The plans of the FIA and Liberty to switch to a simplified power unit format with no MGU-H – outlined as long ago as last October – were dealt a blow when the four existing manufacturers decided recently that they would rather stick with the current hardware, with some changes to improve the show.
They cited cost reasons and the fact that no new entrant has confirmed that it will participate. The 2021 rules were discussed further via a video conference last week, involving the manufacturers, the FIA, and F1.
“The clock is ticking if we want it to have a completely different engine for 2021,” Abiteboul told Motorsport.com.
“Certainly summer break this year would be the red line. I think it’s no secret that two of the main drivers for that change of regulation were a) the possibility of a new entrant and b) the situation at Red Bull.
“Red Bull Racing and Toro Rosso were massively driving the change because it was clear to them that, independently from our situation, they had to think about their own situation.
"So now that a) Red Bull has found a new partner in Honda and b) there do not seem to be new entrants, I think the necessity of radical change to the engine regulation has lowered.”
Abiteboul says all the manufacturers are aligned: “I think we are talking about details right now but I think in general we agree on the target, we agree it is better to keep the existing platform, and we agree that we can make a better job with the existing platform.
“In our opinion, we still accept the fact that we need to improve the power unit for other reasons, mainly for the show, for the race, for the customer teams, for the manufacturers in terms of cost also.
“We accept all of those objectives, and I think, and frankly we praise that, the focus is how we can make change to the existing platform, to make it better, to make it deliver against those targets that we continue to agree.”
Abiteboul is adamant that the MGU-H should stay: “We believe that MGU-H is a good device for F1, which is a sport where you want to be in a position to constantly attack, and if you didn’t have the MGU-H then you’d really have a problem with the sustainability of the power.
"It would be silly to have used the MGU-H for a number of years and actually do the opposite of what the car makers will be doing.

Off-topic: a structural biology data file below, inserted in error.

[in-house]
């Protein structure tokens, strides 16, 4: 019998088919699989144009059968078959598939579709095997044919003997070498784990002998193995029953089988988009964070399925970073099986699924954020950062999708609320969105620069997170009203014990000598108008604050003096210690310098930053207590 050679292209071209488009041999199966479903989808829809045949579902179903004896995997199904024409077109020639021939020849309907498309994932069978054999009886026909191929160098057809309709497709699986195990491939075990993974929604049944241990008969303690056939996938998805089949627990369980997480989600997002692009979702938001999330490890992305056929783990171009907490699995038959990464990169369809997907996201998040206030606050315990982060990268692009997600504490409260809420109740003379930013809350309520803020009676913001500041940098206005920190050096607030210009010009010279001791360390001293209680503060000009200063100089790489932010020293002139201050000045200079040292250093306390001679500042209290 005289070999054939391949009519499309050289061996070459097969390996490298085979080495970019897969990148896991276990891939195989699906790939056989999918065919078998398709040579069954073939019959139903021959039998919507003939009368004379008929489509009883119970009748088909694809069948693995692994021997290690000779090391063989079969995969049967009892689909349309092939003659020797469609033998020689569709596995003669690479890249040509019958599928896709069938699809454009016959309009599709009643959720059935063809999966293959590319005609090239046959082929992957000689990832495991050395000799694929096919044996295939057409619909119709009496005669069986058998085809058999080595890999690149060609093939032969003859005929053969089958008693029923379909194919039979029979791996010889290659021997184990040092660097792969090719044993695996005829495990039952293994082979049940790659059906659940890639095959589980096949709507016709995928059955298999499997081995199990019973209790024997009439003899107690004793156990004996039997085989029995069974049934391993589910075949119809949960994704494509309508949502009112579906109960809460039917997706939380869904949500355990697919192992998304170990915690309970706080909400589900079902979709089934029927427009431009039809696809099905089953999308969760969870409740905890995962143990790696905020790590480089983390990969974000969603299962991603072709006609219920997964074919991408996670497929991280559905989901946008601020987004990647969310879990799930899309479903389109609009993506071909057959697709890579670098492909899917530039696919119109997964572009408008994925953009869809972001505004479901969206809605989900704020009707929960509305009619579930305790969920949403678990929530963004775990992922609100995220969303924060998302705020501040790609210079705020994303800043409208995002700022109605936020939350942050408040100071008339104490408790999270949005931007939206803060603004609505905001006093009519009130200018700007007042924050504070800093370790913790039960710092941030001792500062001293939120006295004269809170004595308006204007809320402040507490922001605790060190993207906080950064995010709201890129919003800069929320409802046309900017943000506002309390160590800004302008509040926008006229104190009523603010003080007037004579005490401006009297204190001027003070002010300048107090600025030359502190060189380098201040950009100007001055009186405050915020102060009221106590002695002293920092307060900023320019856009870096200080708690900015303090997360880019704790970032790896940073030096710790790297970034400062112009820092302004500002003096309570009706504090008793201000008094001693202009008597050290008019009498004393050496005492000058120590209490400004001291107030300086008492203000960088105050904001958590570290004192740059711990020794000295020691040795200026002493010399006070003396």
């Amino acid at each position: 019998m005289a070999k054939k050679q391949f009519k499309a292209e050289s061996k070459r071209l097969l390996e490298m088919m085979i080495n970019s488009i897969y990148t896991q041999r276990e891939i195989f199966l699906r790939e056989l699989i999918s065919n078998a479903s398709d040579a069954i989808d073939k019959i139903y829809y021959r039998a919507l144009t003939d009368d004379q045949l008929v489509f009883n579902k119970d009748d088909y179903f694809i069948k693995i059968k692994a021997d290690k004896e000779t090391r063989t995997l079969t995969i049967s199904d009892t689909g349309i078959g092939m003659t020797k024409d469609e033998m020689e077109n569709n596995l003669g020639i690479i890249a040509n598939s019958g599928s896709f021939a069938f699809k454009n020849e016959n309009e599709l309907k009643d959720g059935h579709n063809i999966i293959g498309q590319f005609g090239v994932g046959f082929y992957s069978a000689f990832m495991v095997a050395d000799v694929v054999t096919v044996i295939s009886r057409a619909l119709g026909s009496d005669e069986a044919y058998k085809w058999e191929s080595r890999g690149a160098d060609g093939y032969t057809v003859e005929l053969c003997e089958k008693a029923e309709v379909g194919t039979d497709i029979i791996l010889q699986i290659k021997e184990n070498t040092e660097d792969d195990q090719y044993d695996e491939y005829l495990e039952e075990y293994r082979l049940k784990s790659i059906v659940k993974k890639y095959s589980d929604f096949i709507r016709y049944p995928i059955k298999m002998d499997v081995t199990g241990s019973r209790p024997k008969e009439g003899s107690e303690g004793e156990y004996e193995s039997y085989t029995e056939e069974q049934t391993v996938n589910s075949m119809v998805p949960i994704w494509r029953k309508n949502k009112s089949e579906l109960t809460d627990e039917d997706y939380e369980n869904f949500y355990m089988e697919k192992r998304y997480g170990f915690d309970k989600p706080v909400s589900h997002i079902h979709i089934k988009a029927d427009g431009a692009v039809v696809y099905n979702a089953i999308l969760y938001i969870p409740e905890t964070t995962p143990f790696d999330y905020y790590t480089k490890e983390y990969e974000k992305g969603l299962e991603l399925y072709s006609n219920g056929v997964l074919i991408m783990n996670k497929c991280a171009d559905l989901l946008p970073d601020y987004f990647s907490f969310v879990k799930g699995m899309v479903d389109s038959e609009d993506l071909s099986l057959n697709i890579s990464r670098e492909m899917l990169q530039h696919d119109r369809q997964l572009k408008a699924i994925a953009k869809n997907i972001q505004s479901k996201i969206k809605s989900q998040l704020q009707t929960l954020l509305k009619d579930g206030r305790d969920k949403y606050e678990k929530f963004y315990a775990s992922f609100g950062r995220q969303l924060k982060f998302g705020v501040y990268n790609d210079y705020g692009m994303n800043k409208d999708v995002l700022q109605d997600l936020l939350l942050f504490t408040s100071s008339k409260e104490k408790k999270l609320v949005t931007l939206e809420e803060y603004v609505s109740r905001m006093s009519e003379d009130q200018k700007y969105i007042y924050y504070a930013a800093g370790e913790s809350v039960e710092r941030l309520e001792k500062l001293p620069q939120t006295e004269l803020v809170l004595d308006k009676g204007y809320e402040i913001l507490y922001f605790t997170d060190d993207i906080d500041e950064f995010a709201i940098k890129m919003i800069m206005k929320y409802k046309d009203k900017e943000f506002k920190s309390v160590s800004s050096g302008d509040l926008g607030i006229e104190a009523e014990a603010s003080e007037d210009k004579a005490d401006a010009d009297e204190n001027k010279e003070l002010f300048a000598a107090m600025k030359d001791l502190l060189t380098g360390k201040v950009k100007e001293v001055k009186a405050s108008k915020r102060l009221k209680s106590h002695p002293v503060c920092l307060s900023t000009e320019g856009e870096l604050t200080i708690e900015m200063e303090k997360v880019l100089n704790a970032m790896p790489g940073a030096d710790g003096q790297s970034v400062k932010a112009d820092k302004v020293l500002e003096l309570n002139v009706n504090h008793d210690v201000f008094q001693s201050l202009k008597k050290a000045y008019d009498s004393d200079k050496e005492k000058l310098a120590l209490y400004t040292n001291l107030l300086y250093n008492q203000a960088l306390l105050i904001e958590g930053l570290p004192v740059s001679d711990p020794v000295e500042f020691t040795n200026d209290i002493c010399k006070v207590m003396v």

“Maybe we can simplify the way that the MGU-H is working, maybe we can simplify the way that the MGU-K is being used, the way the energy deploys, the way the energy can contribute to the show rather than removing something from the show.
"Maybe there can be some element of standardisation on the way that the energy is managed, that would be good for the race, that would close the gap down a little, and that’s typically the sort of thing that will help with enforceability."
Abiteboul also believes that some changes could be brought in earlier than 2021.
“Those things, frankly, we could do next year, we don’t need to wait until 2021. That’s one of the things I think we should discuss, if we agree on interesting improvement for 2021, maybe we should envisage which of those improvements could be done before that.”
Haas boss Gunther Steiner says his main concern is that the 2021 engines should be available at a reasonable cost to customers.
“I don’t want to tell them what to do, they know what to do,” Steiner told Motorsport.com. “What I would like to have a cost cap on the money we have to pay the engine manufacturer that that is set. And then they can do what they want.
"If they want to make an engine out of gold, then we get it for set price, feel free to do so.
“That is more because we don’t have the expertise to get involved, V6 one turbo or two turbos, MGU-H, as long as we are sure that there is a supply and the cost of the supply is controlled whatever money we can agree on, we are happy.
"We don’t want to get involved with one or two turbo because for me, we don’t produce one.”